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Copernicus As Mathematical Cosmologist

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Chapter Summary

In this chapter, the author undertakes a systematic analysis of Copernicus's ideas about hypotheses and models, especially as revealed in De revolutionibus. The author explicates the consequences of Copernicus's reading of sources which persuaded him to adopt ancient assumptions concerning the perfection of spheres and circles. The chapter explains features of Copernicus's mathematical cosmology that reflect a less robustly realist portrayal of Copernicus's philosophy than one often encounters in surveys of his contribution to early modern science. Above all, the chapter presents some new insights explaining why Copernicus conceived his heliocentric cosmology in a way that was so indissolubly and intimately linked with ancient spherical cosmology. The author deals with an exposition of De revolutionibus that has been used to justify Copernicus's supposed belief in real eccentric and epicycle orbs. Copernicus accepted the hypothesis of uniform, circular motion as well as the geometrical devices used to save uniform, circular motion.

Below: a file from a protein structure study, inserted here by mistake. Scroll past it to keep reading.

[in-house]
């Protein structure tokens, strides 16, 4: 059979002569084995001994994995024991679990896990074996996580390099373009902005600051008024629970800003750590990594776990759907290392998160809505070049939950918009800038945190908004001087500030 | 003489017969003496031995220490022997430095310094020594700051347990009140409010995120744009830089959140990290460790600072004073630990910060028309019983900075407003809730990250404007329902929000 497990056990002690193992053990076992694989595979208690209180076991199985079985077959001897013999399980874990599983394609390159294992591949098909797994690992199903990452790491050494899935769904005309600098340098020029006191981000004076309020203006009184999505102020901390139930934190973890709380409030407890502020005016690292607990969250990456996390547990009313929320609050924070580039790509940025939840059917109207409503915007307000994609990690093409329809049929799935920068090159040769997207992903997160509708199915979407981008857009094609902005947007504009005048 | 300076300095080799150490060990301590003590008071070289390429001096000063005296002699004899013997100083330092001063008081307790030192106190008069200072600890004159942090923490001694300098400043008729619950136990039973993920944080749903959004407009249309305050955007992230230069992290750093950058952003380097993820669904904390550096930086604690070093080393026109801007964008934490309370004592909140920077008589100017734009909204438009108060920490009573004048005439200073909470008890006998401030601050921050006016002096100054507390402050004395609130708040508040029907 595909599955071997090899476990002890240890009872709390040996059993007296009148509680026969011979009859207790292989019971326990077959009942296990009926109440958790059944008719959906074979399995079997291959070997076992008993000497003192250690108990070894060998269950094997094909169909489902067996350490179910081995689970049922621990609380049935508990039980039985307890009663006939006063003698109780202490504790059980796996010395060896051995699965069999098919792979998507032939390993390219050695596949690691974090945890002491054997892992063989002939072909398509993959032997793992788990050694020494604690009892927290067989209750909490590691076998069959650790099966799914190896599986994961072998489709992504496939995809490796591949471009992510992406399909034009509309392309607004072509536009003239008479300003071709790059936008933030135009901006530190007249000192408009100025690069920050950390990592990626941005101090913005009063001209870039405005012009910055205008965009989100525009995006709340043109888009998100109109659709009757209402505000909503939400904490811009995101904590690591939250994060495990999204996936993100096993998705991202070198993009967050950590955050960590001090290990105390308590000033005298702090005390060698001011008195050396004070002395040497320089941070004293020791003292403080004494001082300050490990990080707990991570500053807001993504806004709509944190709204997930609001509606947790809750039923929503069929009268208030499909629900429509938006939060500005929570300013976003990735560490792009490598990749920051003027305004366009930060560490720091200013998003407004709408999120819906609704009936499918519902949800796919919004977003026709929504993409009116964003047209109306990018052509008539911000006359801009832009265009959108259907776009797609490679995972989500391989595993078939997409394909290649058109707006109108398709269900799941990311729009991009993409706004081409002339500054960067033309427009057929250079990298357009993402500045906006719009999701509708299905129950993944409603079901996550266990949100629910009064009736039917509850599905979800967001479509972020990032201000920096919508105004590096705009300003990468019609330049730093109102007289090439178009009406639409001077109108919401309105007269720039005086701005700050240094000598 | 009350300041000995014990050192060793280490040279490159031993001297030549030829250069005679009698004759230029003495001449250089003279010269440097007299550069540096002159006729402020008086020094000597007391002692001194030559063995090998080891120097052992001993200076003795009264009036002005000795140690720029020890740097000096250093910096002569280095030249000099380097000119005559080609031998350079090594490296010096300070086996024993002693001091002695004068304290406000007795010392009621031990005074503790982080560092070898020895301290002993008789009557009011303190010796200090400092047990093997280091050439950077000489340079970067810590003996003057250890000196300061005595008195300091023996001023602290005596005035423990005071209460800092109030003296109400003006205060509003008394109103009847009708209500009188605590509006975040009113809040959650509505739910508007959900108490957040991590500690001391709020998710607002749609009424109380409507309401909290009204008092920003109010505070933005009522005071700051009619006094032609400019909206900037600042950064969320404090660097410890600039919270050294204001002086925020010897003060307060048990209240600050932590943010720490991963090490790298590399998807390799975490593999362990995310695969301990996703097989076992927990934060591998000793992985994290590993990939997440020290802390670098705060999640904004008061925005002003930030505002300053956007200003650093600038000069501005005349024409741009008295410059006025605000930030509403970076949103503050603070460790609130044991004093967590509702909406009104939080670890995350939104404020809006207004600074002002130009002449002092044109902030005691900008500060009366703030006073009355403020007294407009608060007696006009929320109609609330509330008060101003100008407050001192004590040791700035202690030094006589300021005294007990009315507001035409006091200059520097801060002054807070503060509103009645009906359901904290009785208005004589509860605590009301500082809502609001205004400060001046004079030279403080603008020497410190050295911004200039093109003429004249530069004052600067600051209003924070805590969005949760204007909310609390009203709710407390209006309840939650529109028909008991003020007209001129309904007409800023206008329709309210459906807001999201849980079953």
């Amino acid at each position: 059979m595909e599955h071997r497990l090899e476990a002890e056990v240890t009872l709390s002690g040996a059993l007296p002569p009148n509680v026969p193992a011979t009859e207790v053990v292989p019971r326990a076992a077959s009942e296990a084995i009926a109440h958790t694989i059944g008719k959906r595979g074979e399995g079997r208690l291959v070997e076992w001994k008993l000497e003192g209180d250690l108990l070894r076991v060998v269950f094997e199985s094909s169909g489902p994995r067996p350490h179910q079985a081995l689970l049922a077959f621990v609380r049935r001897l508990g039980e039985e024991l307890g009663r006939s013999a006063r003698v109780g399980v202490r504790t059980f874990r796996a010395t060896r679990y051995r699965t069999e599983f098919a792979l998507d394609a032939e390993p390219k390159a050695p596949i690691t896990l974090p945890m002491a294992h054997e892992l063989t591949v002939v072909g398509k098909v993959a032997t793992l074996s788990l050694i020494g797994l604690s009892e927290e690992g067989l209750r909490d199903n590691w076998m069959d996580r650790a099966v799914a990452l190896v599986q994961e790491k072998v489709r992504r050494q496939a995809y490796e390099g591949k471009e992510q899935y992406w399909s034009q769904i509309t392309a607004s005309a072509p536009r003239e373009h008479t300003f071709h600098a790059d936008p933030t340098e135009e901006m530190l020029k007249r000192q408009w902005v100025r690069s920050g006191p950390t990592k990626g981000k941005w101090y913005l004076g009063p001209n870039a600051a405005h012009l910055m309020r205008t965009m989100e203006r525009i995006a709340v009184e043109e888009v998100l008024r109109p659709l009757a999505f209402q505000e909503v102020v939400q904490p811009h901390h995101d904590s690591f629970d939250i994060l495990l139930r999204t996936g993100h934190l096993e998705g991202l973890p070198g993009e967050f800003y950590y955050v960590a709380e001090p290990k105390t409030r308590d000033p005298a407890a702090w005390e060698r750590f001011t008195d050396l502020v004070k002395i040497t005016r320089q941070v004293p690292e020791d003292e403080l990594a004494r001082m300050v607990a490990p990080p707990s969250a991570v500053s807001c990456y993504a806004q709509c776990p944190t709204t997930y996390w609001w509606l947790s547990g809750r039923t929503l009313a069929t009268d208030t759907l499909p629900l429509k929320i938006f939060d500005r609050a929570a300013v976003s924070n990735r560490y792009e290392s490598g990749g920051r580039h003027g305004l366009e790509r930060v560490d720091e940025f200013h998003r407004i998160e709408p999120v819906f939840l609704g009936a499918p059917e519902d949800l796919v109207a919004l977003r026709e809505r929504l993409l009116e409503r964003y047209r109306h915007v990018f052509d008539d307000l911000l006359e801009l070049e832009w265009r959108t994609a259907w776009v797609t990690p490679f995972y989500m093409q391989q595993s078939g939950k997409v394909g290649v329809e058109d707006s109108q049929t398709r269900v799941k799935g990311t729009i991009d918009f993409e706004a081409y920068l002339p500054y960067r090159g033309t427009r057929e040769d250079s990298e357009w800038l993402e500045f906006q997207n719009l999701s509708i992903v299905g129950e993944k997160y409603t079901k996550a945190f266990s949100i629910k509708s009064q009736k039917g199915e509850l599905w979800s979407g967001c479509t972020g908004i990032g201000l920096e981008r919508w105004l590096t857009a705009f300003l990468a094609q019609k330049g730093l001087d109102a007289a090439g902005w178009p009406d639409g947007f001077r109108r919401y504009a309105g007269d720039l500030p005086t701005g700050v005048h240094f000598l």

Keywords: Copernicus; Earth; heliocentric theory; mathematical cosmologist; orb; sphere; Sun



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